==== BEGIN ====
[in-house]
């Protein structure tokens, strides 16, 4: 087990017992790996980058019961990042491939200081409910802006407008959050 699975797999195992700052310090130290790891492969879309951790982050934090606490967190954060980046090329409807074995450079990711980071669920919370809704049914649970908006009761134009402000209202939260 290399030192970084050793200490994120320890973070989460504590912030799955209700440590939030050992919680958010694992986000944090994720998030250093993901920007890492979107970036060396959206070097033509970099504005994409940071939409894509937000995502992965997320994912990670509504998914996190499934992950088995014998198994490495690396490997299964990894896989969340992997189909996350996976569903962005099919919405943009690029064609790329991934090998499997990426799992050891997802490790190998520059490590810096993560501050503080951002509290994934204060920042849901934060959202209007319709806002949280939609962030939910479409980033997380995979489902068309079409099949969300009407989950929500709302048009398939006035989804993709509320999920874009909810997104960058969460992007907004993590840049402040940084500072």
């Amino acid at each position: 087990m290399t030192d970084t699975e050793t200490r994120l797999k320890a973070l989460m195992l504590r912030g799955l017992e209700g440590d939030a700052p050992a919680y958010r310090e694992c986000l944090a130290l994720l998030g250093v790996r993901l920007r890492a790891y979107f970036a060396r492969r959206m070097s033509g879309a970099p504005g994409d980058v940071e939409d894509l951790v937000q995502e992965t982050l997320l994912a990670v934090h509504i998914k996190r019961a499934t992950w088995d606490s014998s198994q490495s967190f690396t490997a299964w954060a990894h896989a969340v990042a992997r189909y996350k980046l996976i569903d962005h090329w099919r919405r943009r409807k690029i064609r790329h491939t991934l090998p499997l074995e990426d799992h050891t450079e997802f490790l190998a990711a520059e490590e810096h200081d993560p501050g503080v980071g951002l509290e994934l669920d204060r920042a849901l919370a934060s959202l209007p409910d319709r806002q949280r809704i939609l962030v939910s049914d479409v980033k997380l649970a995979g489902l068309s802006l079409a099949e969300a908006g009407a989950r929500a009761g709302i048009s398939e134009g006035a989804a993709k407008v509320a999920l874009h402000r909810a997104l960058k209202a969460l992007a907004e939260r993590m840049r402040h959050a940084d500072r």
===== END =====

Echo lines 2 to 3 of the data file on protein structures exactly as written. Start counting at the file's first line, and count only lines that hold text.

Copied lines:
């Protein structure tokens, strides 16, 4: 087990017992790996980058019961990042491939200081409910802006407008959050 699975797999195992700052310090130290790891492969879309951790982050934090606490967190954060980046090329409807074995450079990711980071669920919370809704049914649970908006009761134009402000209202939260 290399030192970084050793200490994120320890973070989460504590912030799955209700440590939030050992919680958010694992986000944090994720998030250093993901920007890492979107970036060396959206070097033509970099504005994409940071939409894509937000995502992965997320994912990670509504998914996190499934992950088995014998198994490495690396490997299964990894896989969340992997189909996350996976569903962005099919919405943009690029064609790329991934090998499997990426799992050891997802490790190998520059490590810096993560501050503080951002509290994934204060920042849901934060959202209007319709806002949280939609962030939910479409980033997380995979489902068309079409099949969300009407989950929500709302048009398939006035989804993709509320999920874009909810997104960058969460992007907004993590840049402040940084500072």
């Amino acid at each position: 087990m290399t030192d970084t699975e050793t200490r994120l797999k320890a973070l989460m195992l504590r912030g799955l017992e209700g440590d939030a700052p050992a919680y958010r310090e694992c986000l944090a130290l994720l998030g250093v790996r993901l920007r890492a790891y979107f970036a060396r492969r959206m070097s033509g879309a970099p504005g994409d980058v940071e939409d894509l951790v937000q995502e992965t982050l997320l994912a990670v934090h509504i998914k996190r019961a499934t992950w088995d606490s014998s198994q490495s967190f690396t490997a299964w954060a990894h896989a969340v990042a992997r189909y996350k980046l996976i569903d962005h090329w099919r919405r943009r409807k690029i064609r790329h491939t991934l090998p499997l074995e990426d799992h050891t450079e997802f490790l190998a990711a520059e490590e810096h200081d993560p501050g503080v980071g951002l509290e994934l669920d204060r920042a849901l919370a934060s959202l209007p409910d319709r806002q949280r809704i939609l962030v939910s049914d479409v980033k997380l649970a995979g489902l068309s802006l079409a099949e969300a908006g009407a989950r929500a009761g709302i048009s398939e134009g006035a989804a993709k407008v509320a999920l874009h402000r909810a997104l960058k209202a969460l992007a907004e939260r993590m840049r402040h959050a940084d500072r």